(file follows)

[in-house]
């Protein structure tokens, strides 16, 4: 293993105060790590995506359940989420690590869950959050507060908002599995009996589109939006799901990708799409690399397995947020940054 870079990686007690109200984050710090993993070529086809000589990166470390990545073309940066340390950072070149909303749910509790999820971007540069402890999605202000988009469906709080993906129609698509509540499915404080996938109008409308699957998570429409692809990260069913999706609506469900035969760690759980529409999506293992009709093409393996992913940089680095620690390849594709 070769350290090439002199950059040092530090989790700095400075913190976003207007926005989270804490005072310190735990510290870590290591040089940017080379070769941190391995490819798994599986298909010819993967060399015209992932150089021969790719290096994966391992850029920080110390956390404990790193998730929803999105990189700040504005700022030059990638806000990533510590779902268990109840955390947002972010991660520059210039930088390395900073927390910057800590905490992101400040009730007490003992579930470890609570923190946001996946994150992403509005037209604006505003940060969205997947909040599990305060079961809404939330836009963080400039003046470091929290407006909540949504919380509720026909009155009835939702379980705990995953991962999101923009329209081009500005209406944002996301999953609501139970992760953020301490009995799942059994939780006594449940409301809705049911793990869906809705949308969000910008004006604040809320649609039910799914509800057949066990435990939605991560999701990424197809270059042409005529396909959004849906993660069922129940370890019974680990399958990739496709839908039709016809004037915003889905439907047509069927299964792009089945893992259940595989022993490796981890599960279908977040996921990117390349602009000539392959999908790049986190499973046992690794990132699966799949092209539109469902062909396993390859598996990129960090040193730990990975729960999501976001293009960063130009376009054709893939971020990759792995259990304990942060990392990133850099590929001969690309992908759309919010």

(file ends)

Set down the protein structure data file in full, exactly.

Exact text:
[in-house]
């Protein structure tokens, strides 16, 4: 293993105060790590995506359940989420690590869950959050507060908002599995009996589109939006799901990708799409690399397995947020940054 870079990686007690109200984050710090993993070529086809000589990166470390990545073309940066340390950072070149909303749910509790999820971007540069402890999605202000988009469906709080993906129609698509509540499915404080996938109008409308699957998570429409692809990260069913999706609506469900035969760690759980529409999506293992009709093409393996992913940089680095620690390849594709 070769350290090439002199950059040092530090989790700095400075913190976003207007926005989270804490005072310190735990510290870590290591040089940017080379070769941190391995490819798994599986298909010819993967060399015209992932150089021969790719290096994966391992850029920080110390956390404990790193998730929803999105990189700040504005700022030059990638806000990533510590779902268990109840955390947002972010991660520059210039930088390395900073927390910057800590905490992101400040009730007490003992579930470890609570923190946001996946994150992403509005037209604006505003940060969205997947909040599990305060079961809404939330836009963080400039003046470091929290407006909540949504919380509720026909009155009835939702379980705990995953991962999101923009329209081009500005209406944002996301999953609501139970992760953020301490009995799942059994939780006594449940409301809705049911793990869906809705949308969000910008004006604040809320649609039910799914509800057949066990435990939605991560999701990424197809270059042409005529396909959004849906993660069922129940370890019974680990399958990739496709839908039709016809004037915003889905439907047509069927299964792009089945893992259940595989022993490796981890599960279908977040996921990117390349602009000539392959999908790049986190499973046992690794990132699966799949092209539109469902062909396993390859598996990129960090040193730990990975729960999501976001293009960063130009376009054709893939971020990759792995259990304990942060990392990133850099590929001969690309992908759309919010």